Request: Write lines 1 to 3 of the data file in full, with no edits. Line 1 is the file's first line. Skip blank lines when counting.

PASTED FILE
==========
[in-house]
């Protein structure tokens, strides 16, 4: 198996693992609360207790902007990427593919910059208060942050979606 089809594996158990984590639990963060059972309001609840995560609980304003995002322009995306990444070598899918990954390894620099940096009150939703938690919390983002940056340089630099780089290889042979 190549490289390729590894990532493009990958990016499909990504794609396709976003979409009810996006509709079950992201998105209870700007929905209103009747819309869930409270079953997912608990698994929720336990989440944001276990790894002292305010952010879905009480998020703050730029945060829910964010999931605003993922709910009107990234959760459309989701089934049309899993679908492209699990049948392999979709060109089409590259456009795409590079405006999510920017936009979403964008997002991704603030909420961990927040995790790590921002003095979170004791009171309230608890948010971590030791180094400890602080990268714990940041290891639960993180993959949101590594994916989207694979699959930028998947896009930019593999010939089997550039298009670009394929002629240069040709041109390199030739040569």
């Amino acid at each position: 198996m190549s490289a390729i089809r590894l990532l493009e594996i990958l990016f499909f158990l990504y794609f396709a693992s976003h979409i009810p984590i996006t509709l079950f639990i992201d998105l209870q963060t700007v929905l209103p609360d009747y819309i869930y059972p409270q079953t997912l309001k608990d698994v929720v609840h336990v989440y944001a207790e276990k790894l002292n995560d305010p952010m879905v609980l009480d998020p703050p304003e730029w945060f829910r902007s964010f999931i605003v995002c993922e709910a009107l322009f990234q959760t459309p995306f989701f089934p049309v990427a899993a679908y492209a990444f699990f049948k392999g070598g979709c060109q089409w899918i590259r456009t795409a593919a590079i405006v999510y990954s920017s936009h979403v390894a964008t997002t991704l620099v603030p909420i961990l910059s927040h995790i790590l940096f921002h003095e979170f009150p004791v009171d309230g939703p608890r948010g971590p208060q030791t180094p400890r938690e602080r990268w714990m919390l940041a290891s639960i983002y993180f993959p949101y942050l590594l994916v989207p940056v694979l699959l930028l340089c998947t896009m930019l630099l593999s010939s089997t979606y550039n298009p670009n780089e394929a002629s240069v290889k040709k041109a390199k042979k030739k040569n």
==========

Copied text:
[in-house]
């Protein structure tokens, strides 16, 4: 198996693992609360207790902007990427593919910059208060942050979606 089809594996158990984590639990963060059972309001609840995560609980304003995002322009995306990444070598899918990954390894620099940096009150939703938690919390983002940056340089630099780089290889042979 190549490289390729590894990532493009990958990016499909990504794609396709976003979409009810996006509709079950992201998105209870700007929905209103009747819309869930409270079953997912608990698994929720336990989440944001276990790894002292305010952010879905009480998020703050730029945060829910964010999931605003993922709910009107990234959760459309989701089934049309899993679908492209699990049948392999979709060109089409590259456009795409590079405006999510920017936009979403964008997002991704603030909420961990927040995790790590921002003095979170004791009171309230608890948010971590030791180094400890602080990268714990940041290891639960993180993959949101590594994916989207694979699959930028998947896009930019593999010939089997550039298009670009394929002629240069040709041109390199030739040569």
């Amino acid at each position: 198996m190549s490289a390729i089809r590894l990532l493009e594996i990958l990016f499909f158990l990504y794609f396709a693992s976003h979409i009810p984590i996006t509709l079950f639990i992201d998105l209870q963060t700007v929905l209103p609360d009747y819309i869930y059972p409270q079953t997912l309001k608990d698994v929720v609840h336990v989440y944001a207790e276990k790894l002292n995560d305010p952010m879905v609980l009480d998020p703050p304003e730029w945060f829910r902007s964010f999931i605003v995002c993922e709910a009107l322009f990234q959760t459309p995306f989701f089934p049309v990427a899993a679908y492209a990444f699990f049948k392999g070598g979709c060109q089409w899918i590259r456009t795409a593919a590079i405006v999510y990954s920017s936009h979403v390894a964008t997002t991704l620099v603030p909420i961990l910059s927040h995790i790590l940096f921002h003095e979170f009150p004791v009171d309230g939703p608890r948010g971590p208060q030791t180094p400890r938690e602080r990268w714990m919390l940041a290891s639960i983002y993180f993959p949101y942050l590594l994916v989207p940056v694979l699959l930028l340089c998947t896009m930019l630099l593999s010939s089997t979606y550039n298009p670009n780089e394929a002629s240069v290889k040709k041109a390199k042979k030739k040569n």